Skip to main content

Happy 4th and FL/GA/TN update review

Happy Independence Day to everyone! I hope everyone is taking some time off to enjoy our great nation's birthday. Myself, I have been taking the day off to catch up around the house, clean out the SUV, work on some pages, and have time to enjoy the rest of the day.

I announced updates to three states today. Florida, Georgia and Tennessee.

Florida:

I added over 35 photos from JP Natsiatka and one from myself to the gallery. JP, who had been hoping that gn.com would add Florida, sent in and continues to send in photos from throughout Florida. I added one photo of my own from the trip to St. Augustine in May 2004.

Speaking of St. Augustine...I added to the St. Augustine features. First, a new page on the Castillo de San Marcos. A impressive fort that has stood the test of time, and a few attacks, since the late 1600's. It's very cool to tour and explore, one thing I didn't realize was that there is a shuttle ferry to Fort Matanzas from the park grounds. I guess it proves that you can't always see everything!

Next are some random shots throughout St. Augustine that filled out a roll of film. They are from St. George Street and of a few statues. Finally, I did in fact have a photo of one of the marble lions that guard the Bridge of Lions. Well right now they are not. They have been moved to a safe place while the Bridge of Lions gets totally rehabbed.

Georgia & Tennessee:

Nine photos in Georgia and one in Tennessee added. Steve Williams sent in some neat finds in and around Athens, and Billy Riddle shares two photos from I-75.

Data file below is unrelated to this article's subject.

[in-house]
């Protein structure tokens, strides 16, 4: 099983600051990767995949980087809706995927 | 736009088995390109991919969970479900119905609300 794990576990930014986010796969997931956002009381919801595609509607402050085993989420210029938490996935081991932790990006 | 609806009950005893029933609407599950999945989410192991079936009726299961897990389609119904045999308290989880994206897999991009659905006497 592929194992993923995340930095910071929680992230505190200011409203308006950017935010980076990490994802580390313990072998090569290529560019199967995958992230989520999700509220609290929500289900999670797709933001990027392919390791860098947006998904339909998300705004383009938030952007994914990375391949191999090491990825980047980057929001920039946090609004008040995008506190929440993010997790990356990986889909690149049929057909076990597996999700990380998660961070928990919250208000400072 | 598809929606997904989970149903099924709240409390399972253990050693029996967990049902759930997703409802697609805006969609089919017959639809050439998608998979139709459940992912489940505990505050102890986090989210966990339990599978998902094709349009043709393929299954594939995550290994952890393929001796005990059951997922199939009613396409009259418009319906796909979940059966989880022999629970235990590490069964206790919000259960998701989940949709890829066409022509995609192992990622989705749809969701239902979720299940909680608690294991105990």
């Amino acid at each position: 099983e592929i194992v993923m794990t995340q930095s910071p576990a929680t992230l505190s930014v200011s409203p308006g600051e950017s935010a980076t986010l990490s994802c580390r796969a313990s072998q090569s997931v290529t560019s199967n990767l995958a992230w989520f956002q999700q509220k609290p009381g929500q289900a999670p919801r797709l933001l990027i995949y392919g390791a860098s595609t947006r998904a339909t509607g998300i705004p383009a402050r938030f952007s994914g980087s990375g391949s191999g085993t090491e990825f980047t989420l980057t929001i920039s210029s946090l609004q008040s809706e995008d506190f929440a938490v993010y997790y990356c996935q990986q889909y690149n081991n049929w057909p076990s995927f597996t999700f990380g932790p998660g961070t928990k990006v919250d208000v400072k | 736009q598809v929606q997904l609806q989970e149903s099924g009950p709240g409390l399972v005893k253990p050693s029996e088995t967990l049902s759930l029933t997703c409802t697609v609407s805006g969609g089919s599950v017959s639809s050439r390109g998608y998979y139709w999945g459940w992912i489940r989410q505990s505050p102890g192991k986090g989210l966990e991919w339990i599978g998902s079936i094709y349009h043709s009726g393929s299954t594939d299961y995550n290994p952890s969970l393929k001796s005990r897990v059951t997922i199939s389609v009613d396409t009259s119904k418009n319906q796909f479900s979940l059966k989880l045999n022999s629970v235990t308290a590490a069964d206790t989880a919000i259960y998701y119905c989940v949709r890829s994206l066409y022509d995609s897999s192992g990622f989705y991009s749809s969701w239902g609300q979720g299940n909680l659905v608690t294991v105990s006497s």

A sneak preview:

West Virginia - Not much here, but ends from newly signed WV 193. And some Corridor H informational updates. I may start to piece together a Corridor L (US 19) page.

Pennsylvania: Is going to be busy. First at least 30 new keystones. Then more ENDS. The new PA 290 and a lot of other updated ends. Plus some odd signs here and there. Plus, I have been fortunate to gain permission to display the photography of Fred Yenerall, who took numerous sign photos -- mainly keystones -- throughout PA in the 60s, 70s, and 80s. There are at least 70 keystones so far I have access to among other signs. Mr. Yenerall also had taken numerous pictures of covered bridges, old barns (Mail Pouch included), and other old buildings throughout the state and Ohio. I will have a direct link set up to his other photos.

South Carolina - A lot of I-73 and Carolina Bays Parkway to talk about and even some photos.

North Carolina - Busy again. Roundabouts, an abandoned/seldom used weigh station, more ENDS, signs, new information on I-40's history and US 70, and a look at the original Independence Blvd. in Charlotte.

Virginia - Already more cutouts and signs have been sent in. Plus, I'll try to add another segment to the Lee Highway Page.

Florida/Georgia/Alabama - Already have new material in. It will be added after West Virginia.

Another roll of film will be developed...Only three rolls to go. What is in there I don't know.

Comments

Popular posts from this blog